If you’re wondering about feeding your dogs pineapples, but aren’t sure whether it’s safe to do so, you’re at the right place.
Read on to find out whether your dogs can eat a pineapple, and, if so, is there a correct way of feeding it to them?
So, Can Dogs Eat Pineapple?
Yes, it’s generally safe to give your dogs small chunks of pineapple. What’s more, pineapples are a powerhouse of nutrients that provide many health benefits to enhance your dogs’ well-being.
Pineapples are highly invigorating and have an astounding 87% of water content, which makes them one of the most hydrating fruits in nature.
Additionally, pineapples also have significant amounts of vitamins C and B6.
Vitamin C helps with the absorption of iron and maintains proper functioning of the immune system. It also promotes wound healing and keeps the health of cartilages and ligaments high.
Vitamin B6 supports the formation of collagen which keeps the dogs’ skin nourished and away from mites and lice. It also plays a major role in boosting brain activity in baby pups.
Is it Safe for Dogs to Eat Pineapple?
As with the majority of foods, there are some precautions to account for with pineapples.
Even though they’re packed with vitamins and minerals, pineapples are high in sugar. If given in excess, your dog might have its’ blood sugar levels raised.
An unhealthy amount of sugar can lead to weight problems in dogs, and worse, diabetes.
Keep in mind the universally accepted guideline that suggests the proportion of dog treats, especially pineapples and watermelons, shouldn’t surpass 10% of their daily calorific intake.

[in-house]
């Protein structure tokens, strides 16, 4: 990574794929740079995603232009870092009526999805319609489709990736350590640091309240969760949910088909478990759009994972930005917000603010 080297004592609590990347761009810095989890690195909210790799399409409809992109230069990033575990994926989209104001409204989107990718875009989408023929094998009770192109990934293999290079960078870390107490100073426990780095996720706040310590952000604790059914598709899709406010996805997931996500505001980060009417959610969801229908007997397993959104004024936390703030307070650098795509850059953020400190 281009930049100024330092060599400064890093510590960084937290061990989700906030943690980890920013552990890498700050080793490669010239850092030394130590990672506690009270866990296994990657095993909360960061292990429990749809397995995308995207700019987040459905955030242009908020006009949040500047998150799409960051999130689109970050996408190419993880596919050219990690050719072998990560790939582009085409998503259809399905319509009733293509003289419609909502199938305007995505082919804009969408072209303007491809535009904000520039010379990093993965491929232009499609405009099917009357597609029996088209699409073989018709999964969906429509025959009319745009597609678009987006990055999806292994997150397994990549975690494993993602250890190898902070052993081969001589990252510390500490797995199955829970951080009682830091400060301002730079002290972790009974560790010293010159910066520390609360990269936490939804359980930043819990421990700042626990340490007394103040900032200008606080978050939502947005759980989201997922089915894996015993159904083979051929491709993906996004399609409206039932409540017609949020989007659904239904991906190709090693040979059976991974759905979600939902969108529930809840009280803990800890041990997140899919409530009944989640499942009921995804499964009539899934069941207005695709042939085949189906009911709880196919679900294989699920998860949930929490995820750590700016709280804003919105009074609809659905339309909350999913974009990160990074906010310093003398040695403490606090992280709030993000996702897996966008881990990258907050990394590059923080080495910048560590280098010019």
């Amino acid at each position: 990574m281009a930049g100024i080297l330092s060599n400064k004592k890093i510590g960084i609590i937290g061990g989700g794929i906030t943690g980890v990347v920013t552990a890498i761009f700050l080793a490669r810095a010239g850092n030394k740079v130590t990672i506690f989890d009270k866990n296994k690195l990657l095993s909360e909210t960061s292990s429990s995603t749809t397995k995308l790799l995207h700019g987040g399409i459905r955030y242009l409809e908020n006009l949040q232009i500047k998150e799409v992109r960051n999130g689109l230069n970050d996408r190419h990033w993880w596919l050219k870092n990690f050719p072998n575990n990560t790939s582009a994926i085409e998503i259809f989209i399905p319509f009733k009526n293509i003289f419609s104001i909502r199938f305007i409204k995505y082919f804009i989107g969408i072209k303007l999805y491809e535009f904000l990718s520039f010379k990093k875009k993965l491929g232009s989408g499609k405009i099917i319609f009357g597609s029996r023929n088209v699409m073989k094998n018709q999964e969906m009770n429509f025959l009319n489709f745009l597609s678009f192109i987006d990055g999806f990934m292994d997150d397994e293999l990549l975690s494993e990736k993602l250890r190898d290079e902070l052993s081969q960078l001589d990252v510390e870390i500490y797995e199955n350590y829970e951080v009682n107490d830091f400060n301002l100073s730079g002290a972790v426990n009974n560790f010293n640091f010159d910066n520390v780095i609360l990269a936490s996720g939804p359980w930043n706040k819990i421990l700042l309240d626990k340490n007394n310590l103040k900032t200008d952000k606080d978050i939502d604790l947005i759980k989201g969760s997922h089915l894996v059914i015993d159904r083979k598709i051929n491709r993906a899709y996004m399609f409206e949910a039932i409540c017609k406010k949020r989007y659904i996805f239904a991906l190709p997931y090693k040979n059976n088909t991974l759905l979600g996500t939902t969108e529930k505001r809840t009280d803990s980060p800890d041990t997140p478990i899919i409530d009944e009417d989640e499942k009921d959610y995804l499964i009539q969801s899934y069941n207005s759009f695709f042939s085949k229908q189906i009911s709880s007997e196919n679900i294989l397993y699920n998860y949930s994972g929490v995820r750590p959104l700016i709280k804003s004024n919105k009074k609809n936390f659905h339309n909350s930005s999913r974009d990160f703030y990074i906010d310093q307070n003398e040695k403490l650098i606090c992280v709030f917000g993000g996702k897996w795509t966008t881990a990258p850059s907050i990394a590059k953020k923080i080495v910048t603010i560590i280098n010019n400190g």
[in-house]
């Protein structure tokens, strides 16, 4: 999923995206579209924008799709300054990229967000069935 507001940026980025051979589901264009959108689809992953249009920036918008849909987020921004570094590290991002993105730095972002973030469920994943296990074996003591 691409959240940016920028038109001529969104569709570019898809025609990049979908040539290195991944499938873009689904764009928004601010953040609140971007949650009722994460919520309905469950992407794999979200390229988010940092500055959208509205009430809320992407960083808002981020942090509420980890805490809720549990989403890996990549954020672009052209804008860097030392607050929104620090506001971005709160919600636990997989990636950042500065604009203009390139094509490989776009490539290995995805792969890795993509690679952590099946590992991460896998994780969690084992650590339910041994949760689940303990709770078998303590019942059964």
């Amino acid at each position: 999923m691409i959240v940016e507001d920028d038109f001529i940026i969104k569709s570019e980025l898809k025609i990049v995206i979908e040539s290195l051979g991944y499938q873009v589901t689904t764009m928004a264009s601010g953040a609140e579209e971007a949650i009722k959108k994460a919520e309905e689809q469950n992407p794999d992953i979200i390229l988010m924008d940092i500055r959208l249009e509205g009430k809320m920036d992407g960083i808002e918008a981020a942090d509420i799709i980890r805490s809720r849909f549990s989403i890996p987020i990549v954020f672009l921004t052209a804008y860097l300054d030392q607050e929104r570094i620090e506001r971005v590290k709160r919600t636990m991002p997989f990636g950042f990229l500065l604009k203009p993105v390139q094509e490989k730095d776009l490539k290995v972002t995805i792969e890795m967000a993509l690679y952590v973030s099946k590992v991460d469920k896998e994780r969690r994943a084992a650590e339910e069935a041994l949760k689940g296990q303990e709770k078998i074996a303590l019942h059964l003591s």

Pineapple treats should be given to your dogs only occasionally. This can maximize the health benefits while avoiding negative consequences.
The Best Way to Give Pineapples to Your Dogs
The core and the skin of pineapples are too harsh for your dogs to chew and digest. They might prove to be a choking hazard for your pets and get painfully stuck in their windpipes.
That’s why it’s important to make sure you remove the skin and the core of pineapples before feeding it to your dogs. Only the flesh of the pineapples should find its way down your dog’s throat.
To prepare the pineapple chunks correctly, follow these steps:
First, clip off the top and bottom of the pineapple. Remove the sides of the pineapple up by slicing it 1 centimeter off the surface boundaries.
Then, cut the pineapple into as many slices as possible, ideally about 2 centimeters in width. Discard the core from each slice.
Finally, carve the thus-obtained pineapple slices into bite-sized cubes.
It’s worth mentioning that once you’ve diced a pineapple, you can also freeze the pineapple cubes. This gives you the chance your pet a fresh and refreshing snack at a later time.
Is Canned Pineapple Good for Dogs?
While dogs can eat raw or fresh pineapples in moderation without any specific precautions, their canned variants should be avoided.
This is because the preservatives keeping the canned pineapple slices fresh are often high in sugar levels, which may lead to health-related hazards in our four-legged friends.
Canned pineapples often also contain the artificial sweetener Xylitol (or E 967), which is regarded as toxic and unfit for consumption by dogs.
Can Dogs Have Too Much Pineapple?
If it may be possible your dog ate too much pineapple, watch carefully for any symptoms of stomach issues.
Symptoms could include fatigue, reduced appetite, apparent discomfort, vomiting and/or diarrhea, decreased water consumption, and/or increased licking of lips, objects, or the air.
Contact your veterinarian if you observe these symptoms.
Learn more helpful tips for mastering dog care at The Dog’s Avenue.
This article is intended for educational purposes only. It is not to be used as a replacement for veterinary advice. Factors like a dog’s age, health, and diet can impact the safety of a food, activity, or product for the dog.
You should regularly consult with your dog’s veterinarian to learn how you can provide the best care for your dog. Always ask your dog’s veterinarian before giving your dog a new food or trying out a new activity or product.